5 Mouthwash Mistakes to Avoid for Better Oral Health

Nix these mouth-rinsing mistakes for a healthier smile.
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Mouthwash definitely deserves a proper place in your oral care routine. It can help prevent cavities, eliminate bacteria and relieve symptoms of dry mouth. But only if you use it correctly.

Here, we spoke with dentist James E. Galati, DDS, vice president of the New York State Dental Association​,​ about five common mouthwash mistakes that may be disrupting your dental health, plus what you can do instead to optimize your oral hygiene.

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Mistake 1: You Use Mouthwash Right After You Brush

If you rinse with certain types of mouthwash seconds after you brush, you're doing your teeth a disservice. That's because you risk flushing away the fluoride from your toothpaste, according to the National Health Service.

Yep, antiseptic rinses (used for healthier gums) will dilute the effects of the fluoride in your toothpaste, Dr. Galati says. Which is not great, because fluoride is fundamental for strengthening your teeth and preventing cavities.

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Fix it:​ When using an antiseptic mouthwash, rinse after meals and ​before​ brushing, Dr. Galati says. (By the way, you should be flossing before you brush, too.)

With fluoridated mouthwashes (used to help curb cavities), it’s best to swish soon after flossing and brushing. This allows the fluoride in the rinse to coat the cleaned teeth, Dr. Galati says. To really help fluoride work its wonders, don’t eat or drink anything for at least 30 minutes post-rinse, he adds.

If you need help determining which mouthwash is best for you, have a chat with your dentist.

Mistake 2: You Choose the Wrong Mouthwash

Not all mouthwashes are made the same, literally. Mouthwashes can contain varying active ingredients, and some of these elements may not be suitable for certain people.

For example, antiseptic mouthwashes with alcohol tend to dehydrate the mouth, Dr. Galati says. So if you have a condition like dry mouth or ulcerated or inflamed tissue in the mouth, swishing with alcohol-based rinses aren't recommended because they might worsen the problem, he says.

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What's more, mouthwashes containing alcohol may be contraindicated for people in recovery for alcohol abuse, as the alcohol content may trigger a relapse, Dr. Galati adds.

Fix it:​ Here's where it's key to speak with your dentist, who may suggest specific mouthwashes based on your underlying problem or health history.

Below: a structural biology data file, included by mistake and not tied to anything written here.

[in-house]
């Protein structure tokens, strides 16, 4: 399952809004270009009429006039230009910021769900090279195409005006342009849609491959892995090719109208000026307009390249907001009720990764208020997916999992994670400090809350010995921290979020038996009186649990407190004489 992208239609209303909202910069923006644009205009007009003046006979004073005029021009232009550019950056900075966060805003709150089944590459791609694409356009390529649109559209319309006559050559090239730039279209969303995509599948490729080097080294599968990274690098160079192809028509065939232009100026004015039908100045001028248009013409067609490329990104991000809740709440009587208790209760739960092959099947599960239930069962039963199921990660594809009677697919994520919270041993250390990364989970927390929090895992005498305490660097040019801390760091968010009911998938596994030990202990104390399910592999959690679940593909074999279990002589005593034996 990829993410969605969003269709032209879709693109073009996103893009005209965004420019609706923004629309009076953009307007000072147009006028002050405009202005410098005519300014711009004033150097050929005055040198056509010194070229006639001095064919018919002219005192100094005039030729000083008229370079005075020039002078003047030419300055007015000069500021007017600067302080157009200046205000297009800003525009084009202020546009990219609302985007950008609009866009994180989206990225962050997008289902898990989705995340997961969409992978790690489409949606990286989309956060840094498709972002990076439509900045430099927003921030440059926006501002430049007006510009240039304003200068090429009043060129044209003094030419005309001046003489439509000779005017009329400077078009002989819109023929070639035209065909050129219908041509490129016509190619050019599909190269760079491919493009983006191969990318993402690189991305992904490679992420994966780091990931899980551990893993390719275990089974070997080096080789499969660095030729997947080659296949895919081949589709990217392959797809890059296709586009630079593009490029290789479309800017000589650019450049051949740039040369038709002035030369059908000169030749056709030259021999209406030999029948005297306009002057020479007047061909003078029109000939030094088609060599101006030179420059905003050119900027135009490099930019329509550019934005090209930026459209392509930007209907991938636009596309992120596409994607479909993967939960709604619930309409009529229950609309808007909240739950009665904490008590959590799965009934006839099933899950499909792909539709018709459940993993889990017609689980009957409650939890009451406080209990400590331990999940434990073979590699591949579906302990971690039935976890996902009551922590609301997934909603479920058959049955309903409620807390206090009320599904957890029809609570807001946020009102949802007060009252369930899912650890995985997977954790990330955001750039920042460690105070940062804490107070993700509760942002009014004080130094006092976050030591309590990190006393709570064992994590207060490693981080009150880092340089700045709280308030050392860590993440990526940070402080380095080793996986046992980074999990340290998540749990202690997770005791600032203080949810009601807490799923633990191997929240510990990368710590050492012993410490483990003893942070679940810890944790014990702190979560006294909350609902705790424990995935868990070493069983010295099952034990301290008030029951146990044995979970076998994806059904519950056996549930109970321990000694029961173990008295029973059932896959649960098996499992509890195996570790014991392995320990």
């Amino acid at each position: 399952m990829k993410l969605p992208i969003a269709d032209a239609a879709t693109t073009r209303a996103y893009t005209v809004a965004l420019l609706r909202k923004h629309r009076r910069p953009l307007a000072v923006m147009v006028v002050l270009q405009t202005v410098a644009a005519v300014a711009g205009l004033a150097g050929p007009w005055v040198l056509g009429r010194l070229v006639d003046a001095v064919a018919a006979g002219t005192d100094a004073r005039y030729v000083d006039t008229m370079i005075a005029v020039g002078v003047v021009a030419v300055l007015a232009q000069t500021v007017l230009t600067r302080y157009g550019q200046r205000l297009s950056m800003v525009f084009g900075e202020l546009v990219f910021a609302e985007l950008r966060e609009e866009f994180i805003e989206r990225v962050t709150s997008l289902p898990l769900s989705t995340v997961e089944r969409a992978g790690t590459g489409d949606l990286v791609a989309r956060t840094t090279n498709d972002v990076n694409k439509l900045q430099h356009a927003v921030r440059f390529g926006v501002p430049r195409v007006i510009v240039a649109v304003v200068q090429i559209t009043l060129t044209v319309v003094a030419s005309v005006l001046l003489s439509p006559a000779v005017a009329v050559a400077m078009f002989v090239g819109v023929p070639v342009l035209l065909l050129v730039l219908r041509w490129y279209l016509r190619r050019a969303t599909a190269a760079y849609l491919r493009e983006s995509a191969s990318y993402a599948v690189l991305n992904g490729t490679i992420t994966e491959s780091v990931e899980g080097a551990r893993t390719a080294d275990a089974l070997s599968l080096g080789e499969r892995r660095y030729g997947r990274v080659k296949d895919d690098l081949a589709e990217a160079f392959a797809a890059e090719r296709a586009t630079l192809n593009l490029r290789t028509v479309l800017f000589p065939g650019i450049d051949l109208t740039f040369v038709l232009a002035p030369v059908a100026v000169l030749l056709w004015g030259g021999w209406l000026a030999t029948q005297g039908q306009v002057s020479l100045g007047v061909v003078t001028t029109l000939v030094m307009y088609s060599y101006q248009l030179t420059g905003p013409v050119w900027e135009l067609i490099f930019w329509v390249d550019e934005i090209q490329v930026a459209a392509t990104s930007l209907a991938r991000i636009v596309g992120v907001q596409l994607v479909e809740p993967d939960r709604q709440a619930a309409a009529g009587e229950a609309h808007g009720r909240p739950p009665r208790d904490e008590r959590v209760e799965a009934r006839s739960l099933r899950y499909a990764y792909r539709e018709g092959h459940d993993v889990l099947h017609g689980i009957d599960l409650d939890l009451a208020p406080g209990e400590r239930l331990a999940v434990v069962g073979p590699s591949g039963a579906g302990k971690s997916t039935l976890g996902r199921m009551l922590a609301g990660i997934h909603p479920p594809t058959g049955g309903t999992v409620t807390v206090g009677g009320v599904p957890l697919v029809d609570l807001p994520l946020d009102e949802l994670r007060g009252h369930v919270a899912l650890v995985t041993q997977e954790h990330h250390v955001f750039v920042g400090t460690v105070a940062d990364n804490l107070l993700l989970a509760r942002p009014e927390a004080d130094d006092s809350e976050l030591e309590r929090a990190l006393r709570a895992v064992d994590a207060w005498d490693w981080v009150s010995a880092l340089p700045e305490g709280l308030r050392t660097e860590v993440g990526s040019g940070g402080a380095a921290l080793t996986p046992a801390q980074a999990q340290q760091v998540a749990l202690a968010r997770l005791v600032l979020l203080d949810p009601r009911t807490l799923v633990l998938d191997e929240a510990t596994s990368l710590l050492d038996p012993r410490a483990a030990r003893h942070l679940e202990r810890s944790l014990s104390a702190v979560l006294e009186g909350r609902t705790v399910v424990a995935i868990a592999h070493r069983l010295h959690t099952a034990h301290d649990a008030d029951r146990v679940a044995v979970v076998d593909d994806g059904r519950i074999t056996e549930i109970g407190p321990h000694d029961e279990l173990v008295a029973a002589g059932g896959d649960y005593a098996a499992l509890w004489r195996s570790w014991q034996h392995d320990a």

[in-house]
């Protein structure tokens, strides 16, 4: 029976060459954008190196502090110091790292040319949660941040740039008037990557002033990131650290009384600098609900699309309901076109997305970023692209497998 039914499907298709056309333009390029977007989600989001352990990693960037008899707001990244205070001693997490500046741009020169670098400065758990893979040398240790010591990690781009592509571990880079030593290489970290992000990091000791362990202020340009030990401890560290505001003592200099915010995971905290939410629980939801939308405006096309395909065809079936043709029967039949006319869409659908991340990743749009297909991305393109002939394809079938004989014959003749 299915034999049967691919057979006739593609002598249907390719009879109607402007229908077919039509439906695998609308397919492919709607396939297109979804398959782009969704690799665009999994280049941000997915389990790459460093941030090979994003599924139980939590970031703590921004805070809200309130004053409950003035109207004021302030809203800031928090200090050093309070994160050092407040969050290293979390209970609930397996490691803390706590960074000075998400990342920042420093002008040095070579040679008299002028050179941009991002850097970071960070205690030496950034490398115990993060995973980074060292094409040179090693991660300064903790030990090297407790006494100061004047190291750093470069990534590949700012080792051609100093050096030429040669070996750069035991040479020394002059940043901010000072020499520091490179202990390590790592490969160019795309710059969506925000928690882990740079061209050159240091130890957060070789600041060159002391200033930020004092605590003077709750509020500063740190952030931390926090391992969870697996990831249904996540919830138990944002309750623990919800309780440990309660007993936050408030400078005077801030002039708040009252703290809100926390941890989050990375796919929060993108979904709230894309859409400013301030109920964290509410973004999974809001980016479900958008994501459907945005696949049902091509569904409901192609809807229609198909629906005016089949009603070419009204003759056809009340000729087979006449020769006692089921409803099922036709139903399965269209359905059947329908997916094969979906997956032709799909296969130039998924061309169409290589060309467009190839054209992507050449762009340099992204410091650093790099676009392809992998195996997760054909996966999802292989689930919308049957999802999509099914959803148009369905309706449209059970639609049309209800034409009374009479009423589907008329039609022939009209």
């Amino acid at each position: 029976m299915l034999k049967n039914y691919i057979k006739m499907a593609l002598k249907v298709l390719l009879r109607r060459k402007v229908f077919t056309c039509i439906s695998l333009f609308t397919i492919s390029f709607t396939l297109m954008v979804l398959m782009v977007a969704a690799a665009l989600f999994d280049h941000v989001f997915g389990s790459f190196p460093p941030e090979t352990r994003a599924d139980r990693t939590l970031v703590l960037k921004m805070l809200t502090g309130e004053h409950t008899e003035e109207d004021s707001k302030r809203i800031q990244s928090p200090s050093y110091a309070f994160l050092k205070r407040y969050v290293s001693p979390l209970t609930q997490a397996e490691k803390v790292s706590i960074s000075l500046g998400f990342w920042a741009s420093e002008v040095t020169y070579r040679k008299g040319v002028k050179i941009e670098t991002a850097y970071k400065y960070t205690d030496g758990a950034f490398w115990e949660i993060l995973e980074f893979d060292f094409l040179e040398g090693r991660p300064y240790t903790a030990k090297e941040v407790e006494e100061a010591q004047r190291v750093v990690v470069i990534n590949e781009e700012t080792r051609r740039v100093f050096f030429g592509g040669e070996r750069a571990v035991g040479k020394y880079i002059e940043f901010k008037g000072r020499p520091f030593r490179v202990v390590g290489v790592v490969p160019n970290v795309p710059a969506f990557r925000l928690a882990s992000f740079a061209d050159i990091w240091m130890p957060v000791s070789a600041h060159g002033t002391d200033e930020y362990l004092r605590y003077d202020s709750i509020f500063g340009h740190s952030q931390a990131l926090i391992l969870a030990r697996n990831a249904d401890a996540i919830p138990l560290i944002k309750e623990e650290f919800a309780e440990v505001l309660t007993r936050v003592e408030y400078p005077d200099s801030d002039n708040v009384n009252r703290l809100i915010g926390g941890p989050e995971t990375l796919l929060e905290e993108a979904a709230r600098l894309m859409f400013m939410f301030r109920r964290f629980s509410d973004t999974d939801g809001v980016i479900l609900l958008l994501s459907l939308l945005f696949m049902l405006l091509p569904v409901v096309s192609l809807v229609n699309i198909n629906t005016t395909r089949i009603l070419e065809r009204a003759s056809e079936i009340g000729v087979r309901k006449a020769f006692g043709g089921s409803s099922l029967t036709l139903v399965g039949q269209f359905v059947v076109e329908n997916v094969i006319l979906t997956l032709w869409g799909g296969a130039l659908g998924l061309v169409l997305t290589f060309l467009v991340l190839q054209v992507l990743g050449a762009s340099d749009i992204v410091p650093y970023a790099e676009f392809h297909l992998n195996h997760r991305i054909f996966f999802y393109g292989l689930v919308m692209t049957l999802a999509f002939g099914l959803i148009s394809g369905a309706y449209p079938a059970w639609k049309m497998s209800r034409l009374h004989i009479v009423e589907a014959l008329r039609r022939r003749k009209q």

Mistake 3: You Use Mouthwash Instead of Brushing

When you're too busy to brush, you might think a quick swig of mouthwash will suffice. But read our lips: Mouthwash is ​not​ a substitute for daily brushing and flossing.

Mouthwash only eliminates ​some​ plaque. That means you still need to brush to "mechanically and physically remove the plaque and food debris for optimum teeth and gum health," Dr. Galati says.

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Fix it:​ Don't think of swishing mouthwash as a replacement for other oral hygiene habits. Rather, use it as an additional tool in your daily dental care routine, which should also include brushing twice a day and flossing at least once per day.

Mistake 4: You Use Mouthwash to Treat Chronic Bad Breath

We've all leaned on mouthwash to mask bad breath after a tuna sandwich or garlic bread. While it's OK to use it for a quick, temporary fix now and again, you shouldn't rely on mouth rinses to treat chronic bad breath.

Here's why: many other health-related factors – from various medications to bacterial tongue coatings and gum disease – can play a role in causing chronic bad breath (also known as halitosis), Dr. Galati says. In some cases, halitosis may also be a sign of gastric reflux, diabetes, liver or kidney disease, per the American Dental Association.

Mouth rinses won't resolve these underlying conditions; they simply disguise the symptoms. But left unchecked, these dental and medical issues can become dangerous.

Fix it:​ If you struggle with persistent bad breath, see your dentist, who can help you get to the root of the problem by making a proper diagnosis or referring you to another appropriate health care professional.

Mistake 5: You Use Mouthwash More Than Twice a Day

You know what they say about too much of a good thing? Well, this saying applies to mouthwash, too.

"Overuse of alcohol-containing mouthwashes may cause the mouth to dry out, causing tissue irritation and promoting plaque buildup," Dr. Galati says. And plaque can lead to cavities and gum disease.

Simply put: Rinsing too much counteracts your oral hygiene efforts.

Fix it:​ Stick to two swish-and-swirls daily: once in the morning and once at night.

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If you are experiencing serious medical symptoms, please see the National Library of Medicine’s list of signs you need emergency medical attention or call 911. If you think you may have COVID-19, use the CDC’s Coronavirus Self-Checker.
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